The Joker is Wild (1957)
The Joker is Wild starts off with an embarrassment of riches with Frank Sinatra giving live performances of 'All the Way', 'I Cried for You' and 'If I Could Be with You' within the first twenty minutes. Then the plotline of this Joe E. Lewis biopic dictate that some Chicago mobsters cut his vocal chords, leaving Sinatra with little choice but to treat us to a few gags, some novelty songs and one of the best performances of his career.
After recovering from his wounds, Lewis winds up in New York playing a mute second banana on the burlesque stage. Fortunately his erstwhile friend and piano accompanist arrange for him to perform at a benefit concert hosted by Sophie Tucker. Unable to hit the notes like he used to, Lewis resorts to joking his way through his set, and before you can say “post time”, a new career as a stand-up comedian beckons. Yet Lewis’s addiction to work and alcohol ensure that not every post is a winner.
Combining elements of Pal Joey and The Man with the Golden Arm, the role of Joe E. Lewis is tailor-made for Sinatra and he doesn’t disappoint. Disarmingly at ease from his very first scenes, the singer capably rises to the more dramatic demands of his character’s many flaws. Not that any consequences are dwelt upon. Drunken displays, marital discord and an unfavourable visit to the doctors are covered yet illicit little more than a “tsk, tsk” from those present. With no epiphany on the horizon, Lewis’s final reflection on his past missteps is a bit anticlimactic.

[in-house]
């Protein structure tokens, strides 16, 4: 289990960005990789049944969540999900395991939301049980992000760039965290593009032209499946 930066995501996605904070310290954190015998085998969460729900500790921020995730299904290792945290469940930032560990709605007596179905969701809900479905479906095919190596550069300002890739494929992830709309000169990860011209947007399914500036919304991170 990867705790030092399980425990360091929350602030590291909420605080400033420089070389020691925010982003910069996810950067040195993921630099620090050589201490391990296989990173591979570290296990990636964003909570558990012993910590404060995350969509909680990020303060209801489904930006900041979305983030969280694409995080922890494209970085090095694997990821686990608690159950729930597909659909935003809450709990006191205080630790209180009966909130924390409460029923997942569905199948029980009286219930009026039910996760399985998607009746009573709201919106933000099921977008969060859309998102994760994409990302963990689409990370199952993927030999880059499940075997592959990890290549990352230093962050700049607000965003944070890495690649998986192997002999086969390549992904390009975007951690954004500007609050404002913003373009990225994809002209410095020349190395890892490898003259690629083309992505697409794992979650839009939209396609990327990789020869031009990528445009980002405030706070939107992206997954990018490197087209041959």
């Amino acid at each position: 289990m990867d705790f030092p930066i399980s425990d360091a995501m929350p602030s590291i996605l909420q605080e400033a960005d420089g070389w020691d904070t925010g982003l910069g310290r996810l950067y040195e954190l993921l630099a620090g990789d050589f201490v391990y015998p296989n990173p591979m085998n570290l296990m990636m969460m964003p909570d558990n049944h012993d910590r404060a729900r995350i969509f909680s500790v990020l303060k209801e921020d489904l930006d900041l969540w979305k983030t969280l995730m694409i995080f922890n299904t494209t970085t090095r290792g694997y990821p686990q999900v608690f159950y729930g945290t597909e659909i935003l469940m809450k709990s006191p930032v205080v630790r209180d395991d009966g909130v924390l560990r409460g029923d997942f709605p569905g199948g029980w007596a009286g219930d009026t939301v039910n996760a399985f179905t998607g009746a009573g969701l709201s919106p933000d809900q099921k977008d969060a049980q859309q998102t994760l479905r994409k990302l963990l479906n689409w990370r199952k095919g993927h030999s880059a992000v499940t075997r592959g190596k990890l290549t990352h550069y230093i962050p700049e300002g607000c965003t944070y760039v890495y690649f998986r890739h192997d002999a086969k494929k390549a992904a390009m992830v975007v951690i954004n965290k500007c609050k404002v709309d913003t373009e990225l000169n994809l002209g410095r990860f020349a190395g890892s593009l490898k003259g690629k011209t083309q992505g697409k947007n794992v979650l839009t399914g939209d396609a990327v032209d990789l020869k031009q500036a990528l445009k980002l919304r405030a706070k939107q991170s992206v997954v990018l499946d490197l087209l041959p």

Joe E. Lewis would continue being a 'declared dipsomaniac' till his death at the age of 69. His final screen appearance was an uncredited part in Sinatra’s Lady in Cement.
as Joe E. Lewis
as Martha Stewart
as Sophie Tucker
According to newspaperwoman Hazel Flynn, who was an old friend of the entertainer, Lewis was a comedian from the very beginning of his career and was never a talented singer.
The character of Tim Coogan is based on mobster Jack "Machine Gun Jack" McGurn.
Though biopic covers the beginning of Martha Stewart’s limited film career, there are no scene recreations. Nor is there any reference to Lewis’s few cinematic appearances.